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CNN Larry King Live
Interviews With Harland Braun, Cary Goldstein, Johnnie Cochran
Aired May 01, 2002 - 21:00 ET
THIS IS A RUSH TRANSCRIPT. THIS COPY MAY NOT BE IN ITS FINAL FORM AND MAY BE UPDATED.
THIS IS A RUSH TRANSCRIPT. THIS COPY MAY NOT BE IN ITS FINAL FORM AND MAY BE UPDATED.
LARRY KING, HOST: Tonight, high courtroom drama. An emotional Robert Blake makes a personal plea for bail. But the judge says no. In Los Angeles, Blake's attorney, Harland Braun with a firsthand account. Also in L.A., Bakley family attorney Cary Goldstein.
And what's going to happen to little Rosie? Robert Blake's older daughter wants to be her guardian. We'll hear from her attorney, Terry McNiff. Also in Los Angeles, attorney Barry Novak with the latest on Bonny Lee Bakley's children and their civil suit against Blake.
And then, legal fireworks from defense attorney Mark Geragos, in New York, Court TV anchor Nancy Grace. And what's it like to represent a celebrity accused of murder? Who better to answer that Simpson dream team attorney Johnnie Cochran. And finally, the world renowned forensic expert Dr. Henry Lee. All next on LARRY KING LIVE.
Good evening. We begin with Harland Braun, Robert Blake's attorney. We're kind of attached to you since the night of the arrest and you were on with us on the way to the police -- down to the station to meet your client. What happened today? He interrupted you...
HARLAND BRAUN, ROBERT BLAKE'S ATTORNEY: No, he wanted to talk about dyslexia because I don't think many people know that he can't read. He has severe dyslexia. Even when he was making movies, he couldn't read the scripts. They had to be read to him. He has a good memory.
KING: And you were making this plea on behalf of him for dyslexia because he can't read the charges, right, the case?
BRAUN: Yes. One of the problems, of course, being locked up and being prosecuted is you have to help your lawyers prepare. In a typical case, it is much easier for the client to come to the office. Here, there's 35,000 pages of material for us to go through. Now even if he read 10 percent of that, 3,000 pages, at five pages an hour, that's very difficult.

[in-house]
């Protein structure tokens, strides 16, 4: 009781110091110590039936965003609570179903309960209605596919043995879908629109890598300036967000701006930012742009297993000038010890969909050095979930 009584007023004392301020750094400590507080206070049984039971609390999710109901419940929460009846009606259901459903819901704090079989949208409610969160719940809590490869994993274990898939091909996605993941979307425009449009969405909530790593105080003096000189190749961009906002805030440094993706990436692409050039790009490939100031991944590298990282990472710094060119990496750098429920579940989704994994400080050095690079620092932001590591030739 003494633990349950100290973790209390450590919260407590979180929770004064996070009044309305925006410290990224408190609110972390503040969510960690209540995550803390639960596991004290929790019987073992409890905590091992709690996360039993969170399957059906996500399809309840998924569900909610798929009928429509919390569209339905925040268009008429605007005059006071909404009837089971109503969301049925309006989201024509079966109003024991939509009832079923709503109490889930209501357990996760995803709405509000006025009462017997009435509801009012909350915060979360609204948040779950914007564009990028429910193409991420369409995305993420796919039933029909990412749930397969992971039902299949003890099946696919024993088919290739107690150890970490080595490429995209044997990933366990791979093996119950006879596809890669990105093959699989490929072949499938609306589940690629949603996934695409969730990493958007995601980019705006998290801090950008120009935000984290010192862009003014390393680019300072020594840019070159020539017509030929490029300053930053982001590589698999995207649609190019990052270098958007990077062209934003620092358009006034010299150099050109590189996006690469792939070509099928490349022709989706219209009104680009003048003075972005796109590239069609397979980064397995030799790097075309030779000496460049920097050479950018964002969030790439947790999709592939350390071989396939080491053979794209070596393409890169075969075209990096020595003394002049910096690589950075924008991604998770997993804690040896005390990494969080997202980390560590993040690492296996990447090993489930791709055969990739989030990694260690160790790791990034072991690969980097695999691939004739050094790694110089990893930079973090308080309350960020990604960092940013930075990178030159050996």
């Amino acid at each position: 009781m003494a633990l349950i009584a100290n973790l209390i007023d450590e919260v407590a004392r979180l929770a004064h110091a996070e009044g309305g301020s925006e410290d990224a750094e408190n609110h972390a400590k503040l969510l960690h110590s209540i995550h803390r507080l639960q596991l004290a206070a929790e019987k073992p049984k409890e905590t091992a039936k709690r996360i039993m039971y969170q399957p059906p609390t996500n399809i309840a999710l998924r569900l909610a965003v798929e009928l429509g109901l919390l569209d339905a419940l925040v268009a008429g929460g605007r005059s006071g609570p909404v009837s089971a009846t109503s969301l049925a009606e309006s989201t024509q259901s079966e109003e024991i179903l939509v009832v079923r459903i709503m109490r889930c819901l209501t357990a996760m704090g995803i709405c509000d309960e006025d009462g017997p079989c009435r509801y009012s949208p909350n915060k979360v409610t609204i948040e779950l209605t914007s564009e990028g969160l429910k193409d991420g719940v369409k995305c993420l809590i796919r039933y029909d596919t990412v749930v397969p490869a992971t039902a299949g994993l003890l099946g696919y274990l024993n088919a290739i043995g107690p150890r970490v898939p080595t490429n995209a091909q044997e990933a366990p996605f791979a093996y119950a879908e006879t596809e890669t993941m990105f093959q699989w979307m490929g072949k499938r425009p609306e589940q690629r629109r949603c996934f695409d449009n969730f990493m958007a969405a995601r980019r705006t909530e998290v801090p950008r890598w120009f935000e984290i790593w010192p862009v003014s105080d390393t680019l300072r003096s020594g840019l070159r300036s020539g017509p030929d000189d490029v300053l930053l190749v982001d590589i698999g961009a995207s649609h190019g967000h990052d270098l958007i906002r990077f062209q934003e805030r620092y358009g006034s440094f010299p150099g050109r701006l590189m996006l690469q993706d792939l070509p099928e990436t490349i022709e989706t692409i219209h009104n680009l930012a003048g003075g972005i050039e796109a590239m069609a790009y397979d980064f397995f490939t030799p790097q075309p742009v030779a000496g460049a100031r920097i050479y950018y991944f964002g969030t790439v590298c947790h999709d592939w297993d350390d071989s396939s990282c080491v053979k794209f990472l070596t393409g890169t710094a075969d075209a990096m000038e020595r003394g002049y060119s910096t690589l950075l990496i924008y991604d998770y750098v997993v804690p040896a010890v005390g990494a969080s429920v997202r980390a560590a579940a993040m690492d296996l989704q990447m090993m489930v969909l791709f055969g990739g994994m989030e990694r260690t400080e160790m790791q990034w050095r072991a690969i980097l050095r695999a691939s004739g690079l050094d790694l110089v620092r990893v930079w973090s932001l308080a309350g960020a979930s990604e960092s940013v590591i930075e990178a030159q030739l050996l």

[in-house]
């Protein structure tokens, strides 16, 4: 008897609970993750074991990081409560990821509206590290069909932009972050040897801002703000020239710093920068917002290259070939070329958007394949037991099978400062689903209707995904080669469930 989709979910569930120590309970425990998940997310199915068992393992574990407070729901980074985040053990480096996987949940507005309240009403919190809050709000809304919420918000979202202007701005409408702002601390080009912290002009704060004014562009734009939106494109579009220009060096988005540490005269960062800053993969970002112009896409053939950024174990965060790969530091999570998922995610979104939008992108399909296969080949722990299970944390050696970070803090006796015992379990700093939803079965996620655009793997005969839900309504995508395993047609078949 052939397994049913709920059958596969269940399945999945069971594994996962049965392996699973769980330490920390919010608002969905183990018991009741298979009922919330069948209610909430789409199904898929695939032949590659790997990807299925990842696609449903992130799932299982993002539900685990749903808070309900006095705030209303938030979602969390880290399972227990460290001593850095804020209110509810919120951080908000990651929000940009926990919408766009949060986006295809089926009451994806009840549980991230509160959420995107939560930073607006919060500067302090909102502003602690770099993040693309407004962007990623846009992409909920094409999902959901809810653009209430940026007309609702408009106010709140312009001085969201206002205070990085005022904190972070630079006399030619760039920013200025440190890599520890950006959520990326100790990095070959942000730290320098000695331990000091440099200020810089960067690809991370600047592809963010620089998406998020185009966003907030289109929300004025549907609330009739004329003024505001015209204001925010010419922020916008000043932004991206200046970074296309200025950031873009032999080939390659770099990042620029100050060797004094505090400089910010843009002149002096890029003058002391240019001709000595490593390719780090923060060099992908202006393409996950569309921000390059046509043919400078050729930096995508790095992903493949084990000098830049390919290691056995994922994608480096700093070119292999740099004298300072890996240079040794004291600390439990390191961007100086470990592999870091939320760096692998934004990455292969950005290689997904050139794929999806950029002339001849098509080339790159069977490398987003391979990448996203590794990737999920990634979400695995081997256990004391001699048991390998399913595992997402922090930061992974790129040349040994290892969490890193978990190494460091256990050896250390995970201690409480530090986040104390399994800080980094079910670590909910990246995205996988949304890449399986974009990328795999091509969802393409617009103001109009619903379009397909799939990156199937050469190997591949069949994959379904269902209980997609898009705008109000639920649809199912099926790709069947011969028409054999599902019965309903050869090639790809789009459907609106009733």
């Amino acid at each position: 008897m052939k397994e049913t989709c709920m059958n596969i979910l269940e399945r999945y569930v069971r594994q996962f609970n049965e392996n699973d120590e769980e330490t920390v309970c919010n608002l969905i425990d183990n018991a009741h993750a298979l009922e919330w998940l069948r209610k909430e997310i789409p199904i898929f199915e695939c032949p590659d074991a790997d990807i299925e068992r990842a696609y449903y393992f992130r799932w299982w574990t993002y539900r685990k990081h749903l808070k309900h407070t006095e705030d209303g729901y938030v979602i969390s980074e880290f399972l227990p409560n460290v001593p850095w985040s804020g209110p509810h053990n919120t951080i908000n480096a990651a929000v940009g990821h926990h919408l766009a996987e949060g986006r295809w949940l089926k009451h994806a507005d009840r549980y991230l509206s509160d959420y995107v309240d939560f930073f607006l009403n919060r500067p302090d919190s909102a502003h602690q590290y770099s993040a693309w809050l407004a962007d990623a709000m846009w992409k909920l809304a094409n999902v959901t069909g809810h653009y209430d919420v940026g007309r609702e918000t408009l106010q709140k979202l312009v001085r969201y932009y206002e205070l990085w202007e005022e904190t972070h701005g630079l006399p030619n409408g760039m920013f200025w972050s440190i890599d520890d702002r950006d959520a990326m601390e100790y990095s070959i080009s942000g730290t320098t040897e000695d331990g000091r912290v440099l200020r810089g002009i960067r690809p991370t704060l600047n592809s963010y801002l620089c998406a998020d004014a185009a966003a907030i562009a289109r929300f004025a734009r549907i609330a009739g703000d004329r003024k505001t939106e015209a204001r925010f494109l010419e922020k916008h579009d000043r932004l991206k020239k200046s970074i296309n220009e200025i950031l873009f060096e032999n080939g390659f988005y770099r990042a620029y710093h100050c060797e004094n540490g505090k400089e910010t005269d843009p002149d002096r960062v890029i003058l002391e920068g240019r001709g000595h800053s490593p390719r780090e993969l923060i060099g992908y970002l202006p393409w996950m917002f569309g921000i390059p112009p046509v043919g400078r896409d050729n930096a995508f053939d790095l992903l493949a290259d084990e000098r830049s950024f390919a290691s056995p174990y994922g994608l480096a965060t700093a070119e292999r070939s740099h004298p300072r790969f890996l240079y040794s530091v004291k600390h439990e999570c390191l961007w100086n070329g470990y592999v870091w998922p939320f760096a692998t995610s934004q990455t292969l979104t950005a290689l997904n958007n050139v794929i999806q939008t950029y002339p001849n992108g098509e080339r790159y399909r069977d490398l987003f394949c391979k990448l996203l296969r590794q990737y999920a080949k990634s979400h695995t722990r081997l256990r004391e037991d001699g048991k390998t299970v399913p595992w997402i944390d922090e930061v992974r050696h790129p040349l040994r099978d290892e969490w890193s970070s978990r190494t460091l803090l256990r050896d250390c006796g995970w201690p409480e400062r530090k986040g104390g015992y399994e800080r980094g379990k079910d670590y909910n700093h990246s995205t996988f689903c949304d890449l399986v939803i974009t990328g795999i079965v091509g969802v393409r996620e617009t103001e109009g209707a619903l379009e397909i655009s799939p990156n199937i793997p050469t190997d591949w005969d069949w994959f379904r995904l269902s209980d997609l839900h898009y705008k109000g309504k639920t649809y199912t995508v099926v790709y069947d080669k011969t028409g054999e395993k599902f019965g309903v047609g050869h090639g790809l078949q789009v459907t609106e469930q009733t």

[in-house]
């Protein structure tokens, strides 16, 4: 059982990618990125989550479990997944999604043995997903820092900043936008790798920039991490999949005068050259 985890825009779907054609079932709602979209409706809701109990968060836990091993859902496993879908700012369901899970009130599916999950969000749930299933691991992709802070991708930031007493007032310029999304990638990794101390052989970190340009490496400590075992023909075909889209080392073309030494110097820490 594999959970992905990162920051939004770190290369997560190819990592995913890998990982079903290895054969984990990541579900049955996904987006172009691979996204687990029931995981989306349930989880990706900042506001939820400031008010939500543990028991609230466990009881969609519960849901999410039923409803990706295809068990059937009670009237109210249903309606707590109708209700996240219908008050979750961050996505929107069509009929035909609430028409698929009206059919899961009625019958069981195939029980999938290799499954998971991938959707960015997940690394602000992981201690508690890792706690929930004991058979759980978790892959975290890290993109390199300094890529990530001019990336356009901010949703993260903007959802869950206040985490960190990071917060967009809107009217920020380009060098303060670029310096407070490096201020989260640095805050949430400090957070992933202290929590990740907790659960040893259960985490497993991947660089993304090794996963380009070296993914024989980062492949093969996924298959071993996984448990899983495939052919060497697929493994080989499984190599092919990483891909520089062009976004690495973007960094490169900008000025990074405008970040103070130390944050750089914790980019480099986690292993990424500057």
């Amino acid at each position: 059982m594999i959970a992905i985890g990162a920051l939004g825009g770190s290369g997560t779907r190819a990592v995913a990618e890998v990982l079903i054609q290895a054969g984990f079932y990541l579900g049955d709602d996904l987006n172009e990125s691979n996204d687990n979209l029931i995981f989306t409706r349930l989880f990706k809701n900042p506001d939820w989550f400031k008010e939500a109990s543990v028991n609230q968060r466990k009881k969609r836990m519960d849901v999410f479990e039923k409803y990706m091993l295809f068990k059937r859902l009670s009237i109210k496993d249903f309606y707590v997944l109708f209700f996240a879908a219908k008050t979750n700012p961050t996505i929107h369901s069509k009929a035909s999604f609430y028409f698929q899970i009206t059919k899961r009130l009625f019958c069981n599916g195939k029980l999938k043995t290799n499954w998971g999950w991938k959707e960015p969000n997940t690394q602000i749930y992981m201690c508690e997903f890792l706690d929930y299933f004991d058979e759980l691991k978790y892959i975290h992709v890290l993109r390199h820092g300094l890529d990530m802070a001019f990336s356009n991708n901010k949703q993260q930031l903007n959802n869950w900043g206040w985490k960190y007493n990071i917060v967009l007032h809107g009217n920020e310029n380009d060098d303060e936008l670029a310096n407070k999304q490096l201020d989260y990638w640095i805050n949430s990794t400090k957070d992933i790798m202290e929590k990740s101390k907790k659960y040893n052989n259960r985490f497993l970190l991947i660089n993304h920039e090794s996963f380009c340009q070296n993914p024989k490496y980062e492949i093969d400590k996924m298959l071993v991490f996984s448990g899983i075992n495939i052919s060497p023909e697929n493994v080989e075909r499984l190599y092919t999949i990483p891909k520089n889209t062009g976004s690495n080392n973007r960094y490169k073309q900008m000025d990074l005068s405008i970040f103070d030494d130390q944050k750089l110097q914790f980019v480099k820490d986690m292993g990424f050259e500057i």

KING: Did you know he was going to interrupt you?
BRAUN: He said earlier that he might. And he said, what do I think? I said, well, it is not usually done, but if you speak sincerely and you feel it's appropriate, do it. So I wasn't positive until it happened.
KING: And based on what we hear, it was very emotional. Do you think you should have allowed cameras in the courtroom?
BRAUN: I'm second-guessing myself right now. At least, maybe I could allow sometimes.
KING: And what he said was, let me go home?
BRAUN: Let me go home to my kids. I want to fight this case. Let me do it efficiently. And the irony of this case is there's no one that claims that he's a flight risk or no one...
KING: The prosecution doesn't say that?
BRAUN: No, they never did. And no one claims that he's a danger to anyone. They just want to keep him locked up, I believe, because it is easier to convict you when you're locked up.
KING: And he's in a solitary kind of lockup. Is he in a prison population, a jail population?
BRAUN: No. He's got a small cell that he stays in when he's not visiting with people. He's not in contact with anyone else. So it is somewhat difficult.